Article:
|Old Tranvia rails on Seventh Ave. by Jimenez Ave. Will a new train run along this avenue?|
It's the endless debate: Subway, Light Rail or more TransMilenio, particularly along Seventh Ave.
Seventh Ave. is chaotic, polluted and congested. It functions poorly and is an embarrasment for Bogotá - After all, this is the city's most emblematic and historical avenue, passing by Plaza Bolivar, the presidential palace, various parks, museums and the bullfighting plaza.
Mayoral administrations have cycled thru plans for a subway, a full TransMilenio line, Samuel Moreno's idea for a 'TransMilenio Light' because of the avenue's narrowness and now light rail.
|One of Bogotá's old streetcars, in the Gaitan museum |
in Teusaquillo. The system was destroyed
during the riots which followed Gaitan's assassination.
Petro's light rail line would extend from the 20 de Julio neighborhood in the south up to near 200th St. in north Bogotá.
In terms of simple economics and rapidity of construction, some sort of TransMilenio line - with all its problems - is probably the best solution. A TransMilenio line can carry about as many passengers as light rail, is faster to build and has the added benefit of merging into the existing TransMilenio network, eliminating the need for transferring between modes.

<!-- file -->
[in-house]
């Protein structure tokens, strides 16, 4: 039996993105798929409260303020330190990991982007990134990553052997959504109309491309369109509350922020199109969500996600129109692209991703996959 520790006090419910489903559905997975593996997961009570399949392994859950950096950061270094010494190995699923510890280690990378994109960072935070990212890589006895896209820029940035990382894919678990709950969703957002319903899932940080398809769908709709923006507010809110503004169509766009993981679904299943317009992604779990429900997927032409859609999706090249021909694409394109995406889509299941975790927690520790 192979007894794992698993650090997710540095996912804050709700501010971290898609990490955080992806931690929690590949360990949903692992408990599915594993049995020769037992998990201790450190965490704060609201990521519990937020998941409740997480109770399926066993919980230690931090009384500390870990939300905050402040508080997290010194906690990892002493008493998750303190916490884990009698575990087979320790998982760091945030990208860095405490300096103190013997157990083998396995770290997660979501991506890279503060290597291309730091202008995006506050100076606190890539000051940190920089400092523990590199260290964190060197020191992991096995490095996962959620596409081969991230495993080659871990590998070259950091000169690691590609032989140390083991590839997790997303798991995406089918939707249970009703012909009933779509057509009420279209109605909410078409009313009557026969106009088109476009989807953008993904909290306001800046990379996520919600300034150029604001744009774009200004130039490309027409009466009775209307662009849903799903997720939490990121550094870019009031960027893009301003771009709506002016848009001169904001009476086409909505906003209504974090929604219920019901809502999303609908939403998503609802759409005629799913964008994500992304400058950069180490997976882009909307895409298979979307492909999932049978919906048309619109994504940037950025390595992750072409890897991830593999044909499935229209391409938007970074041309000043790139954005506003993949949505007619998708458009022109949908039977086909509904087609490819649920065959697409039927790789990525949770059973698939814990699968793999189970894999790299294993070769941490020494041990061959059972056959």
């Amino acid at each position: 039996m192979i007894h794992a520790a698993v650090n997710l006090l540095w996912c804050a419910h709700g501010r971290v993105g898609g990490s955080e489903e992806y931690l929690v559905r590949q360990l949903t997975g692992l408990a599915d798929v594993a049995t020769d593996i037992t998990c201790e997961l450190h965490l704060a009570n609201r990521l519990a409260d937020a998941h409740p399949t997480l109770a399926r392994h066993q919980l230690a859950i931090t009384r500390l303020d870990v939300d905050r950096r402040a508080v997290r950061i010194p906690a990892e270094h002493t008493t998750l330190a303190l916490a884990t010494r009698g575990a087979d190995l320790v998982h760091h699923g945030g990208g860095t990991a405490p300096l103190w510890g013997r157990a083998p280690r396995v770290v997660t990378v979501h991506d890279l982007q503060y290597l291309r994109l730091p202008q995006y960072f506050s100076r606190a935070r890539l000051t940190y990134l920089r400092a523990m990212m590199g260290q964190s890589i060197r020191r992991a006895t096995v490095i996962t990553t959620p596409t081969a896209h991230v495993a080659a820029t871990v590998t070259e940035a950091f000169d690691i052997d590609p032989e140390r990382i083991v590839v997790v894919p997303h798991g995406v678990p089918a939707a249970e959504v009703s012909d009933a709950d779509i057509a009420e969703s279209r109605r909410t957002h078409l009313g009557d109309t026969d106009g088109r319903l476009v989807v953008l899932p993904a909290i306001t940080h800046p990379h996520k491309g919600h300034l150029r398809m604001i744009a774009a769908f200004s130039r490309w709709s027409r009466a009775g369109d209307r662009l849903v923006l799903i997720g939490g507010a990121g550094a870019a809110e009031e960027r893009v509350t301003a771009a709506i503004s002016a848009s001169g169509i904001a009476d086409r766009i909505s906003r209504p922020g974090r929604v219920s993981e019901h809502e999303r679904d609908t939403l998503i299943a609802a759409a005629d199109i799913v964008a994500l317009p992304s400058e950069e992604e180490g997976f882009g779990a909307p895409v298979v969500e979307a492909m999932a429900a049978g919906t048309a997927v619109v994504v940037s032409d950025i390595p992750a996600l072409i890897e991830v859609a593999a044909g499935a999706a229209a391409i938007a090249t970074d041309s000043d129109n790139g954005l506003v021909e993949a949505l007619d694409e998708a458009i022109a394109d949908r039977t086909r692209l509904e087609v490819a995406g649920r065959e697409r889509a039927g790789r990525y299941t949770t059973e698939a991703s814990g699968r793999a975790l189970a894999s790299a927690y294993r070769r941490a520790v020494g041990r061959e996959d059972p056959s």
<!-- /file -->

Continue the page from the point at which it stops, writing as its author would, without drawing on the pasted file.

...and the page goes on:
|Seventh Ave.'s future? Light rail in Hong Kong.|
(Photo from Trek Earth)
Any sort of rail also has the important advantage of attracting many more of the high-income riders who feel that getting on a bus is beneath them. This is particularly important for Seventh Ave. with its wealthy neighborhoods and expensive hotels nearby.
Light rail also has the advantage of being lots faster to build than a subway - a key factor for Petro, who believes that he could get the line done during his mayorship. (And then maybe run for president on the accomplishment.)
|Dead end? Work on the Museo Nacional TM station |
on Ave. Septima. Will riders continue
north on TM, subway or light rail?
Finally, a subway line could carry many more passengers than the alternatives, but would take far longer to build - most likely decades - cost lots more and mean lots more urban trauma during construction. Also, an underground subway would do little to improve the chaos and traffic jams on Seventh Ave.
Finally, concentrating on a subway would guarantee Bogotá another decade or so without major transit improvements, since that's how long subways typically take to build.
Of course, the transit modes aren't mutually exclusive: many cities have interconnecting subways, light rail and bus systems.
Any change on Seventh Ave. would be an improvement. As a desperate-sounding community leader in the Usaquen neighborhood told El Tiempo: 'We've been waiting for years for a solution, and have seen all kinds of alternatives. We're willing to pay - just as long as they actually finally build something!'
By Mike Ceaser, of Bogotá Bike Tours